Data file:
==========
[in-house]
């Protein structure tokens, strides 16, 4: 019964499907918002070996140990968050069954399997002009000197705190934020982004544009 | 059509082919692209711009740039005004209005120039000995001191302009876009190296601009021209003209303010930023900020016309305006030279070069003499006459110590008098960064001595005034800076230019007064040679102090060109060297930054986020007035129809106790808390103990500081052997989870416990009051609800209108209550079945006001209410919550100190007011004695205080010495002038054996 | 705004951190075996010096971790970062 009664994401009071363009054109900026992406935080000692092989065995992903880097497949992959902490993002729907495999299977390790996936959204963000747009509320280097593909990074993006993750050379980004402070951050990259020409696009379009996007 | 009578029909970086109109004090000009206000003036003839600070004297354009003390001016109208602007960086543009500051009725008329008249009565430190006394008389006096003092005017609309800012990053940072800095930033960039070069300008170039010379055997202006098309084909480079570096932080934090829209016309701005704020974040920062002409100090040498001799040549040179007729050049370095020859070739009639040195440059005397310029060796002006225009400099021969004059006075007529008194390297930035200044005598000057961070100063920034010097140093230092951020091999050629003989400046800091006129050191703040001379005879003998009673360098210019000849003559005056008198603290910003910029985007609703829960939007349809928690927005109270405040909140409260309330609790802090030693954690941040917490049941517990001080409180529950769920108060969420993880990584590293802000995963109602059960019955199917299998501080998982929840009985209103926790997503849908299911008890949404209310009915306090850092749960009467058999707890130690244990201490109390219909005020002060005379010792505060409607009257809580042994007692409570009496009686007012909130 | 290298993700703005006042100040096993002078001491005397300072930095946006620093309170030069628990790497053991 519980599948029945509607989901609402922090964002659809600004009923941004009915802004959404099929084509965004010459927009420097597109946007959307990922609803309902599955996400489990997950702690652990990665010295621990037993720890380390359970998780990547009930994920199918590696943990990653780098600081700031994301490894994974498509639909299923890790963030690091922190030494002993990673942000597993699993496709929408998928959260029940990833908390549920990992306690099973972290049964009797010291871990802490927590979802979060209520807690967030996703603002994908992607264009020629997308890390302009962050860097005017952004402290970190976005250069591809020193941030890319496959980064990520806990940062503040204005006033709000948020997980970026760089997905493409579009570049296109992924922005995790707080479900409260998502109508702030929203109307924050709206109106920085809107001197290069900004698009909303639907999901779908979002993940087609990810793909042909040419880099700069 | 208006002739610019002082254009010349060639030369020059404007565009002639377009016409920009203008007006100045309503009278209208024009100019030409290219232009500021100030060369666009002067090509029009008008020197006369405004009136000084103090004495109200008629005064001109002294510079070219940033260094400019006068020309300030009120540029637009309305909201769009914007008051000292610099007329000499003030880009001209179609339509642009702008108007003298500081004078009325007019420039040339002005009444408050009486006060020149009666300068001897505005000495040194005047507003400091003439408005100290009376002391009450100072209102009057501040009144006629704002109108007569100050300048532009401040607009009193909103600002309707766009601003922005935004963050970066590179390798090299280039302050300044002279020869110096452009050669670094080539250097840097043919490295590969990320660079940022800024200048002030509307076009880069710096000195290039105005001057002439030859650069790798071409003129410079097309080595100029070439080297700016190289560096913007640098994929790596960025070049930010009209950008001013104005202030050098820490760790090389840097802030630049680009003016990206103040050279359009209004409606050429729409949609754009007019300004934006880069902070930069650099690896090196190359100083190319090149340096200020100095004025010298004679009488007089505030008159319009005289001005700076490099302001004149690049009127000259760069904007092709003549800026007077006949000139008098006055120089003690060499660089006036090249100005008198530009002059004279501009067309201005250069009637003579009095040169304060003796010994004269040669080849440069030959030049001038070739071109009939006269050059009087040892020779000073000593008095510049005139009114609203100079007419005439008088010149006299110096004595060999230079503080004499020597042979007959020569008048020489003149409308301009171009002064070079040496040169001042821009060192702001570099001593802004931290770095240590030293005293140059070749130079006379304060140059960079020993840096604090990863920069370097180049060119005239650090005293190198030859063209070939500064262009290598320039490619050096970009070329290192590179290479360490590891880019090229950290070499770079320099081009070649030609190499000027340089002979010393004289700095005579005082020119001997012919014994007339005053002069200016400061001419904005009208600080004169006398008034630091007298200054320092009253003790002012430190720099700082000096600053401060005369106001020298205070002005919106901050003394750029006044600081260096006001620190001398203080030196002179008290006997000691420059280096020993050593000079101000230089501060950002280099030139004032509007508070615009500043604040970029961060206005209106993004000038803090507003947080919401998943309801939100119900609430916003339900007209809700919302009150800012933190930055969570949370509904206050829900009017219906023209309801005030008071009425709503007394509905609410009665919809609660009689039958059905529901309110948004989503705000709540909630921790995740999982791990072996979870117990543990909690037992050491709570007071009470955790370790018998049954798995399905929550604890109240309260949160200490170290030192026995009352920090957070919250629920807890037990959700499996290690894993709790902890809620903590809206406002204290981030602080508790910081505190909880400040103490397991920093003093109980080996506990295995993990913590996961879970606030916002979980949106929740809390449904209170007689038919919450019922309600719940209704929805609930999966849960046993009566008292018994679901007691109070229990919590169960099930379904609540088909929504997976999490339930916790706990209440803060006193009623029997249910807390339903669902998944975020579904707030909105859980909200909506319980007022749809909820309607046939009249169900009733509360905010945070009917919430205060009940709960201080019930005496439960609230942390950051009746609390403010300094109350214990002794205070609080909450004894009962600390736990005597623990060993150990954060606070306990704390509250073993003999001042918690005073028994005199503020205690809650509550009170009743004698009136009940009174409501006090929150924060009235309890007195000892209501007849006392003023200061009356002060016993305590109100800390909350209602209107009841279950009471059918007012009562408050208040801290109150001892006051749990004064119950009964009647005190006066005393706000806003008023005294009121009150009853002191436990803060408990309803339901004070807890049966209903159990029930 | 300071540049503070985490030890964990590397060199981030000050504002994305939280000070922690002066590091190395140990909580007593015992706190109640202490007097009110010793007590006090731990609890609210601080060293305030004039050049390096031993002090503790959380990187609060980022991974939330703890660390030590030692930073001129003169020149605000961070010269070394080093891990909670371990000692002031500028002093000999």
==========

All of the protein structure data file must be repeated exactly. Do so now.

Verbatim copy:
[in-house]
């Protein structure tokens, strides 16, 4: 019964499907918002070996140990968050069954399997002009000197705190934020982004544009 | 059509082919692209711009740039005004209005120039000995001191302009876009190296601009021209003209303010930023900020016309305006030279070069003499006459110590008098960064001595005034800076230019007064040679102090060109060297930054986020007035129809106790808390103990500081052997989870416990009051609800209108209550079945006001209410919550100190007011004695205080010495002038054996 | 705004951190075996010096971790970062 009664994401009071363009054109900026992406935080000692092989065995992903880097497949992959902490993002729907495999299977390790996936959204963000747009509320280097593909990074993006993750050379980004402070951050990259020409696009379009996007 | 009578029909970086109109004090000009206000003036003839600070004297354009003390001016109208602007960086543009500051009725008329008249009565430190006394008389006096003092005017609309800012990053940072800095930033960039070069300008170039010379055997202006098309084909480079570096932080934090829209016309701005704020974040920062002409100090040498001799040549040179007729050049370095020859070739009639040195440059005397310029060796002006225009400099021969004059006075007529008194390297930035200044005598000057961070100063920034010097140093230092951020091999050629003989400046800091006129050191703040001379005879003998009673360098210019000849003559005056008198603290910003910029985007609703829960939007349809928690927005109270405040909140409260309330609790802090030693954690941040917490049941517990001080409180529950769920108060969420993880990584590293802000995963109602059960019955199917299998501080998982929840009985209103926790997503849908299911008890949404209310009915306090850092749960009467058999707890130690244990201490109390219909005020002060005379010792505060409607009257809580042994007692409570009496009686007012909130 | 290298993700703005006042100040096993002078001491005397300072930095946006620093309170030069628990790497053991 519980599948029945509607989901609402922090964002659809600004009923941004009915802004959404099929084509965004010459927009420097597109946007959307990922609803309902599955996400489990997950702690652990990665010295621990037993720890380390359970998780990547009930994920199918590696943990990653780098600081700031994301490894994974498509639909299923890790963030690091922190030494002993990673942000597993699993496709929408998928959260029940990833908390549920990992306690099973972290049964009797010291871990802490927590979802979060209520807690967030996703603002994908992607264009020629997308890390302009962050860097005017952004402290970190976005250069591809020193941030890319496959980064990520806990940062503040204005006033709000948020997980970026760089997905493409579009570049296109992924922005995790707080479900409260998502109508702030929203109307924050709206109106920085809107001197290069900004698009909303639907999901779908979002993940087609990810793909042909040419880099700069 | 208006002739610019002082254009010349060639030369020059404007565009002639377009016409920009203008007006100045309503009278209208024009100019030409290219232009500021100030060369666009002067090509029009008008020197006369405004009136000084103090004495109200008629005064001109002294510079070219940033260094400019006068020309300030009120540029637009309305909201769009914007008051000292610099007329000499003030880009001209179609339509642009702008108007003298500081004078009325007019420039040339002005009444408050009486006060020149009666300068001897505005000495040194005047507003400091003439408005100290009376002391009450100072209102009057501040009144006629704002109108007569100050300048532009401040607009009193909103600002309707766009601003922005935004963050970066590179390798090299280039302050300044002279020869110096452009050669670094080539250097840097043919490295590969990320660079940022800024200048002030509307076009880069710096000195290039105005001057002439030859650069790798071409003129410079097309080595100029070439080297700016190289560096913007640098994929790596960025070049930010009209950008001013104005202030050098820490760790090389840097802030630049680009003016990206103040050279359009209004409606050429729409949609754009007019300004934006880069902070930069650099690896090196190359100083190319090149340096200020100095004025010298004679009488007089505030008159319009005289001005700076490099302001004149690049009127000259760069904007092709003549800026007077006949000139008098006055120089003690060499660089006036090249100005008198530009002059004279501009067309201005250069009637003579009095040169304060003796010994004269040669080849440069030959030049001038070739071109009939006269050059009087040892020779000073000593008095510049005139009114609203100079007419005439008088010149006299110096004595060999230079503080004499020597042979007959020569008048020489003149409308301009171009002064070079040496040169001042821009060192702001570099001593802004931290770095240590030293005293140059070749130079006379304060140059960079020993840096604090990863920069370097180049060119005239650090005293190198030859063209070939500064262009290598320039490619050096970009070329290192590179290479360490590891880019090229950290070499770079320099081009070649030609190499000027340089002979010393004289700095005579005082020119001997012919014994007339005053002069200016400061001419904005009208600080004169006398008034630091007298200054320092009253003790002012430190720099700082000096600053401060005369106001020298205070002005919106901050003394750029006044600081260096006001620190001398203080030196002179008290006997000691420059280096020993050593000079101000230089501060950002280099030139004032509007508070615009500043604040970029961060206005209106993004000038803090507003947080919401998943309801939100119900609430916003339900007209809700919302009150800012933190930055969570949370509904206050829900009017219906023209309801005030008071009425709503007394509905609410009665919809609660009689039958059905529901309110948004989503705000709540909630921790995740999982791990072996979870117990543990909690037992050491709570007071009470955790370790018998049954798995399905929550604890109240309260949160200490170290030192026995009352920090957070919250629920807890037990959700499996290690894993709790902890809620903590809206406002204290981030602080508790910081505190909880400040103490397991920093003093109980080996506990295995993990913590996961879970606030916002979980949106929740809390449904209170007689038919919450019922309600719940209704929805609930999966849960046993009566008292018994679901007691109070229990919590169960099930379904609540088909929504997976999490339930916790706990209440803060006193009623029997249910807390339903669902998944975020579904707030909105859980909200909506319980007022749809909820309607046939009249169900009733509360905010945070009917919430205060009940709960201080019930005496439960609230942390950051009746609390403010300094109350214990002794205070609080909450004894009962600390736990005597623990060993150990954060606070306990704390509250073993003999001042918690005073028994005199503020205690809650509550009170009743004698009136009940009174409501006090929150924060009235309890007195000892209501007849006392003023200061009356002060016993305590109100800390909350209602209107009841279950009471059918007012009562408050208040801290109150001892006051749990004064119950009964009647005190006066005393706000806003008023005294009121009150009853002191436990803060408990309803339901004070807890049966209903159990029930 | 300071540049503070985490030890964990590397060199981030000050504002994305939280000070922690002066590091190395140990909580007593015992706190109640202490007097009110010793007590006090731990609890609210601080060293305030004039050049390096031993002090503790959380990187609060980022991974939330703890660390030590030692930073001129003169020149605000961070010269070394080093891990909670371990000692002031500028002093000999």